Just like in Wonderland, in any social media argument you will encounter the Queen of Hearts whose view is inevitably “OFF WITH THEIR HEADS!”. Everything is black and white in their minds and they’re solutions are typically punitive.  Then there’s the Mad Hatter who’s certifiably crazy and makes comments that leaves most readers scratching their heads or feeling slightly disturbed.  Of course there’s the White Rabbit person who either has bad timing with their remarks, or is ever fretful in their commentaries.  And what media argument would be complete without the Cheshire Cat tapping into their multiple personalities and fueling the fire by secretly taking dual sides or talking about others behind their backs.  The Cheshire Cat characters are definitely the most toxic as they are the pot stirrers who keep the discord going all while looking like they are the best friend to all parties involved.

Admittedly I have played the role of the Queen, the Hatter and the white rabbit on far too many occasions.  Worse yet, I know I’ve been a Cheshire Cat a time or two also.  Not necessarily with malice intent or as an effort to destroy a relationship but I’ve kept the embers of anger, hurt and conflict burning by dwelling on the argument and discussing it with others who weren’t a part of it. I’ve ignored verses like Psalm 37:8 that tells us to stop being angry and turn from our rage and Ephesians 4:31 where we’re told to put away all malice, harsh words, brawling, etc.  Malice, harsh words, and brawling are all descriptors of arguing.

Fortunately for Alice, going down the rabbit hole didn’t bring total disaster.  After all, a Disney movie usually has a happy ending.  In the real world however, when we choose to go down the rabbit hole of arguing, the only ending we get is one that results in an ending of a relationship, perhaps even an ending of mutual respect you once shared.  Even if you feel you’ve “won” the argument, is it worth celebrating if it cost you the relationship?  That raises the very question of where we place our value.  Is it more valuable to be right or is it more valuable to have relationship?

Personally I believe that relationship holds far more value than being right.  I’ve learned this the hard way.  For example, I have a best friend whom I rarely agree with.  The only thing we probably truly have in common is a love for Jesus, family and our friendship.  Everything else we tend to be opposites on.  In the early stages of our friendship we had a few arguments.  Only one that I can recall ended up in no communication for two weeks.  For a friendship that talked daily, two weeks was a very long time.  During that time frame I reflected a lot on what was said and actually considered ending the friendship.  But I loved this person too much to never have them in my life again.  So I bent my pride and reached out to her.  It wasn’t easy.  Neither of us believed we were wrong.  But we both could agree that we shared words that hurt one another and we could apologize for that.  We also both chose to forgive and move past it because our friendship was far too valuable to throw away.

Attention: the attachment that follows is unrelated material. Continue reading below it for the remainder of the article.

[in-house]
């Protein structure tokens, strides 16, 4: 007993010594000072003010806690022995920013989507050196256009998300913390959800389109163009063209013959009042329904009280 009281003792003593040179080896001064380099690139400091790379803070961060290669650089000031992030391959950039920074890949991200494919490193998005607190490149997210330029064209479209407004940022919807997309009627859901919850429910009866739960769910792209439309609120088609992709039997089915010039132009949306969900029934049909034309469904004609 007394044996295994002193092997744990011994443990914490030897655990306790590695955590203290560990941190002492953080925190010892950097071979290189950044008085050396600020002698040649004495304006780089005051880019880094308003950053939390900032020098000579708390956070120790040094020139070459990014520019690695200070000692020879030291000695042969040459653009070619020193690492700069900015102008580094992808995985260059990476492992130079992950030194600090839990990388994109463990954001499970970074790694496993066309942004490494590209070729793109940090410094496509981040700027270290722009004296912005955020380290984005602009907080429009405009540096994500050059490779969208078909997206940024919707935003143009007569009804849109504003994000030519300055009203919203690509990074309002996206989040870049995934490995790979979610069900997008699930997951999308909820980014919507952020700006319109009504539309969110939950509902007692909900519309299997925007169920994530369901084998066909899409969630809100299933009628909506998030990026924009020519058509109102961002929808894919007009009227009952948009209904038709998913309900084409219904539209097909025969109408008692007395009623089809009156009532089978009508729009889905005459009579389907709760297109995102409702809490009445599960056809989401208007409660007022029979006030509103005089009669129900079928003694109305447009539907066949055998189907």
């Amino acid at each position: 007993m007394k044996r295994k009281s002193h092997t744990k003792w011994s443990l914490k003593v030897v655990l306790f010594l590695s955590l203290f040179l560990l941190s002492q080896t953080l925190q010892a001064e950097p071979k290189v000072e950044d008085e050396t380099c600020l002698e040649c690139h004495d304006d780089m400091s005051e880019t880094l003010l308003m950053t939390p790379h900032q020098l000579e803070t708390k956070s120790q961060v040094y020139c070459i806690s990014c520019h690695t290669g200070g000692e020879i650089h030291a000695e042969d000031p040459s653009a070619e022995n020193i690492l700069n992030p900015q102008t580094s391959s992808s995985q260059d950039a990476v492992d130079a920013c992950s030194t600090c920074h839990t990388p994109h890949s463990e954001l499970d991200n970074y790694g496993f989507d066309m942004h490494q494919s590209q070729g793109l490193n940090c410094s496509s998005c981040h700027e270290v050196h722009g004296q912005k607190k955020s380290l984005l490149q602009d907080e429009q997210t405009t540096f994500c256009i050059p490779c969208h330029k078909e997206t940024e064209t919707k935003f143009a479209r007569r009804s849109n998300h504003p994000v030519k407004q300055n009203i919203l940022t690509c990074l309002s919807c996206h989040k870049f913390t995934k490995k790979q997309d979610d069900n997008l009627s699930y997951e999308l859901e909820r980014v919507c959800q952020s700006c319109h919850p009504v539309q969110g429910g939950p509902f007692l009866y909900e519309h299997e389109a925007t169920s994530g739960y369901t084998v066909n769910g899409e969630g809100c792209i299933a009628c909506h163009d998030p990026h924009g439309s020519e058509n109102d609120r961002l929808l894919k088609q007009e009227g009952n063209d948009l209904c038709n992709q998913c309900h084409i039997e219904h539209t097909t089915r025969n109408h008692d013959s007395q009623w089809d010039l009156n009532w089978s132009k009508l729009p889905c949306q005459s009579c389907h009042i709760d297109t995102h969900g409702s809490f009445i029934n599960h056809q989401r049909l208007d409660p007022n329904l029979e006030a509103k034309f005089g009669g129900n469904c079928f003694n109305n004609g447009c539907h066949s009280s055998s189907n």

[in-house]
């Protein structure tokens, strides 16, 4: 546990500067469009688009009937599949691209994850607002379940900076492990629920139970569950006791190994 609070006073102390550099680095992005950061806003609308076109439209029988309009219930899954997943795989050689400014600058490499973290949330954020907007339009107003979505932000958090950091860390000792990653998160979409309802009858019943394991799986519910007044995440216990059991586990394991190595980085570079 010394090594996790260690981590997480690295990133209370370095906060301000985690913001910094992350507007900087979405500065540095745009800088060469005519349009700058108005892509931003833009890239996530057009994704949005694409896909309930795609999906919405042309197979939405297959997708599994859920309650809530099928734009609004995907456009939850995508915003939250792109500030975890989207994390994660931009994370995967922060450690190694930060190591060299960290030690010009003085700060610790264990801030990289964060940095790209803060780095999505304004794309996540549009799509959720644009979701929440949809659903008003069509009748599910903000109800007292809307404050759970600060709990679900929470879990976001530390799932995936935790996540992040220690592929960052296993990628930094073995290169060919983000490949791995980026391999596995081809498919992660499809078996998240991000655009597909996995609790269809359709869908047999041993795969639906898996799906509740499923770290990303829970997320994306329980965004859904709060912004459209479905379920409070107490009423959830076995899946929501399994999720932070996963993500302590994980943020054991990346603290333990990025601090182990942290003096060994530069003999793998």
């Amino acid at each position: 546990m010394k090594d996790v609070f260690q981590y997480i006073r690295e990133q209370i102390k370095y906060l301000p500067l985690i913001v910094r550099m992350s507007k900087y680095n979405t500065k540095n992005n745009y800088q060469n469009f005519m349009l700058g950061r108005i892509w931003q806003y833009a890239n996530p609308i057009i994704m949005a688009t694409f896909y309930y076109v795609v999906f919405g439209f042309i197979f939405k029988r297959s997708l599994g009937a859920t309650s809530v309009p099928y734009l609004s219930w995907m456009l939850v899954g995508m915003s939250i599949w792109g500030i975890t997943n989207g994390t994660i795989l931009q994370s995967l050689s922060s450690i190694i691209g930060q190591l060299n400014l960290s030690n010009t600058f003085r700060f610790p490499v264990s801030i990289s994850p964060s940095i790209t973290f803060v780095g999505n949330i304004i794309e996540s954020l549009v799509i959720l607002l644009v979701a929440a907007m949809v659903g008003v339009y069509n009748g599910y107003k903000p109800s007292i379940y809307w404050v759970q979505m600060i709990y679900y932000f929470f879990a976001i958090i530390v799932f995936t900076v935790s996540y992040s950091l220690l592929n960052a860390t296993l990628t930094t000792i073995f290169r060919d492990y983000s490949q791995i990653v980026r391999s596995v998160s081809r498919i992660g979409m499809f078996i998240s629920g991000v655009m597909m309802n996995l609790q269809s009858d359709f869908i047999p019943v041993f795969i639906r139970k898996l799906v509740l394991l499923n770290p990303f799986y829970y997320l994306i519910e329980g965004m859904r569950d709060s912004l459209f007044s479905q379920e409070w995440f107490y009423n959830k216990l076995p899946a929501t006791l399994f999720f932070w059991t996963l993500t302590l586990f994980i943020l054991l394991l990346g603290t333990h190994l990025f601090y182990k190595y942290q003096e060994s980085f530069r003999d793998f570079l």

I wish I could say that was the case for other relationships in my life but sadly, there are some that the argument outweighed the relationship and that person is no longer a part of my life.  Those were times when the offender refused to apologize for attacking my character or wanted continue to argue.  I felt it necessary to emotionally protect myself by no longer having them in my life.  I still love them, but I simply choose to love them from a distance.  There are times you have to set boundaries in your life to protect your emotional well-being.  These situations aren’t about who’s right and who’s wrong.  They are simply about choosing what kinds of behaviors we will allow in our lives and being able to cut off anything that is toxic or will undermine the character God defines for us.